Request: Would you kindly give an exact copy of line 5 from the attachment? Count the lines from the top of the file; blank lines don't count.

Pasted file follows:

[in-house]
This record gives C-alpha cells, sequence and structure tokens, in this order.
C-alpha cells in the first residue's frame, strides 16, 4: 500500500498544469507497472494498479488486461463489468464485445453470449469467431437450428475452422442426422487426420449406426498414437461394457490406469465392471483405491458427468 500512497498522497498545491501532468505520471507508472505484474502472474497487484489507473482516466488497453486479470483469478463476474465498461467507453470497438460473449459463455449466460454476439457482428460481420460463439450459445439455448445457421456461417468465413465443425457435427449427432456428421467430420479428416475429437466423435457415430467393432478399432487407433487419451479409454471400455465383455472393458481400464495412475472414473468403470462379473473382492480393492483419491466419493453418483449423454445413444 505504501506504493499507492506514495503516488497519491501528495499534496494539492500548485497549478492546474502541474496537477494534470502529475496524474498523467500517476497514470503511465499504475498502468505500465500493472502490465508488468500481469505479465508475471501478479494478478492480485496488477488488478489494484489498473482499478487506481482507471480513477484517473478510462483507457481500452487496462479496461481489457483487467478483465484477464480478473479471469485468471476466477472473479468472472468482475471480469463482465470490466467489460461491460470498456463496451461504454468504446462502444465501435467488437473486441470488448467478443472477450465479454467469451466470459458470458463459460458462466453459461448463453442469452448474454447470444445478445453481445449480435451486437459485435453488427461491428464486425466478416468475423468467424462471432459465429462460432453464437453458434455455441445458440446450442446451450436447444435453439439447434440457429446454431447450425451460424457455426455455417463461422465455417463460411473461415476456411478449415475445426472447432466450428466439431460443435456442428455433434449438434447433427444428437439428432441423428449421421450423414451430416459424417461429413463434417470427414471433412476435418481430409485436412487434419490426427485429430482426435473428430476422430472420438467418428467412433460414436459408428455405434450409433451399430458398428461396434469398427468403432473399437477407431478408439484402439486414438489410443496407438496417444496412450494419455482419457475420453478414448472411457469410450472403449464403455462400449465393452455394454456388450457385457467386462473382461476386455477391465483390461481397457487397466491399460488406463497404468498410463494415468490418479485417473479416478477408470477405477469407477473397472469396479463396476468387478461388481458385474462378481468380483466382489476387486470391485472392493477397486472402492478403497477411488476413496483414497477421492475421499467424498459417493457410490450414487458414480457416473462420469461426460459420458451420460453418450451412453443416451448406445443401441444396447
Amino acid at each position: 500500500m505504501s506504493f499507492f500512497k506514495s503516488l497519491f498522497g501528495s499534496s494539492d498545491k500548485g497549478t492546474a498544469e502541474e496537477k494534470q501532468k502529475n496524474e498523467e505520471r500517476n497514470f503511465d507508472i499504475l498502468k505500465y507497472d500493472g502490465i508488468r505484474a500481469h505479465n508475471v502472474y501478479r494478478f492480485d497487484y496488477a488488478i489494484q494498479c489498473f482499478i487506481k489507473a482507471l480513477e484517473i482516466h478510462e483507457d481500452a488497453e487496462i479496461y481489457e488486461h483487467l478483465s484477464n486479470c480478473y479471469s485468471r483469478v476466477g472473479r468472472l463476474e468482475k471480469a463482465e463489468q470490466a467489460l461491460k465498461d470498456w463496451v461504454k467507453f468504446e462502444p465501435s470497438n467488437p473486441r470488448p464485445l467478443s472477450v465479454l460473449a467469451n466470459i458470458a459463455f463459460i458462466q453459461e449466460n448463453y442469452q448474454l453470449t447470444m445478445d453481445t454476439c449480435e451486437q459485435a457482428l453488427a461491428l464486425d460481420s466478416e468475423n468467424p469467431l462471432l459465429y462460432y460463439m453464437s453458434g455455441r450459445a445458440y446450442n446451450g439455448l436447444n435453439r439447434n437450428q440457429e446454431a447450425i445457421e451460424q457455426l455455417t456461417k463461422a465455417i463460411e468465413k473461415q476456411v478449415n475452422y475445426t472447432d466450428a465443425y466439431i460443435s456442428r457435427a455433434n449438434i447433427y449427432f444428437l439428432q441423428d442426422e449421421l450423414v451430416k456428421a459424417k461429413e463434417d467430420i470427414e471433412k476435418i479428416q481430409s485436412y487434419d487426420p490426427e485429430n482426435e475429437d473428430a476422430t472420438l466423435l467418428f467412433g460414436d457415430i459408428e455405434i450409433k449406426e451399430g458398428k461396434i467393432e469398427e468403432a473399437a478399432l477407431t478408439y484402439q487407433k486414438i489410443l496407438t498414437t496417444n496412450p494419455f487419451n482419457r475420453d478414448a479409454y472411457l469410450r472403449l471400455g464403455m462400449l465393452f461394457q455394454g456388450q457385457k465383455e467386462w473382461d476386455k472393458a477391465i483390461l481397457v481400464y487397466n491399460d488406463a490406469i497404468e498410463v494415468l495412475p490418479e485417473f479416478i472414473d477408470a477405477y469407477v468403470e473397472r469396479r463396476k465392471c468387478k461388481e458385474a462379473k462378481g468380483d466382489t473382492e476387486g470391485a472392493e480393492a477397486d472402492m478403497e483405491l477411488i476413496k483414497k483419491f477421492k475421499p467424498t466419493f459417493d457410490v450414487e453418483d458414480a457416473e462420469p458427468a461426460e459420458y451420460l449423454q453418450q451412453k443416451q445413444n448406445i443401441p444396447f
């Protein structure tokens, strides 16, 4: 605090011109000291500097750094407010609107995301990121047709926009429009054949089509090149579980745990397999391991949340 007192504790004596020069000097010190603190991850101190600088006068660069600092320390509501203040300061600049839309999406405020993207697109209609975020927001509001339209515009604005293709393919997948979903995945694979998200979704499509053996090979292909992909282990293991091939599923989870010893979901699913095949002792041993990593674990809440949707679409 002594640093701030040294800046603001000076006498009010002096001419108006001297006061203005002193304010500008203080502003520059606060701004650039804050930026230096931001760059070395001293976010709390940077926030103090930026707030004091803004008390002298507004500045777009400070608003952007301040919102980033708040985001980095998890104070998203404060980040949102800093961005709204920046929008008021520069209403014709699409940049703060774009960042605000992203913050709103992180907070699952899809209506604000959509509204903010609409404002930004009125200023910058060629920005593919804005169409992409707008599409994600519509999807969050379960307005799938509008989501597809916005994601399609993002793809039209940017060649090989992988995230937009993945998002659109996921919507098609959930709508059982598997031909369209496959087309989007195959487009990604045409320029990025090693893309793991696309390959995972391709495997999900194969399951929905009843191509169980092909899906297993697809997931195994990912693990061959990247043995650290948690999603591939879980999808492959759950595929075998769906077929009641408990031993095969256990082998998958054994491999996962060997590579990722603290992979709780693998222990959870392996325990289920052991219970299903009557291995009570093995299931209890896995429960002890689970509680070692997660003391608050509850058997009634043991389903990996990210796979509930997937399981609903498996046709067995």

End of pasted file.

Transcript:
């Protein structure tokens, strides 16, 4: 605090011109000291500097750094407010609107995301990121047709926009429009054949089509090149579980745990397999391991949340 007192504790004596020069000097010190603190991850101190600088006068660069600092320390509501203040300061600049839309999406405020993207697109209609975020927001509001339209515009604005293709393919997948979903995945694979998200979704499509053996090979292909992909282990293991091939599923989870010893979901699913095949002792041993990593674990809440949707679409 002594640093701030040294800046603001000076006498009010002096001419108006001297006061203005002193304010500008203080502003520059606060701004650039804050930026230096931001760059070395001293976010709390940077926030103090930026707030004091803004008390002298507004500045777009400070608003952007301040919102980033708040985001980095998890104070998203404060980040949102800093961005709204920046929008008021520069209403014709699409940049703060774009960042605000992203913050709103992180907070699952899809209506604000959509509204903010609409404002930004009125200023910058060629920005593919804005169409992409707008599409994600519509999807969050379960307005799938509008989501597809916005994601399609993002793809039209940017060649090989992988995230937009993945998002659109996921919507098609959930709508059982598997031909369209496959087309989007195959487009990604045409320029990025090693893309793991696309390959995972391709495997999900194969399951929905009843191509169980092909899906297993697809997931195994990912693990061959990247043995650290948690999603591939879980999808492959759950595929075998769906077929009641408990031993095969256990082998998958054994491999996962060997590579990722603290992979709780693998222990959870392996325990289920052991219970299903009557291995009570093995299931209890896995429960002890689970509680070692997660003391608050509850058997009634043991389903990996990210796979509930997937399981609903498996046709067995």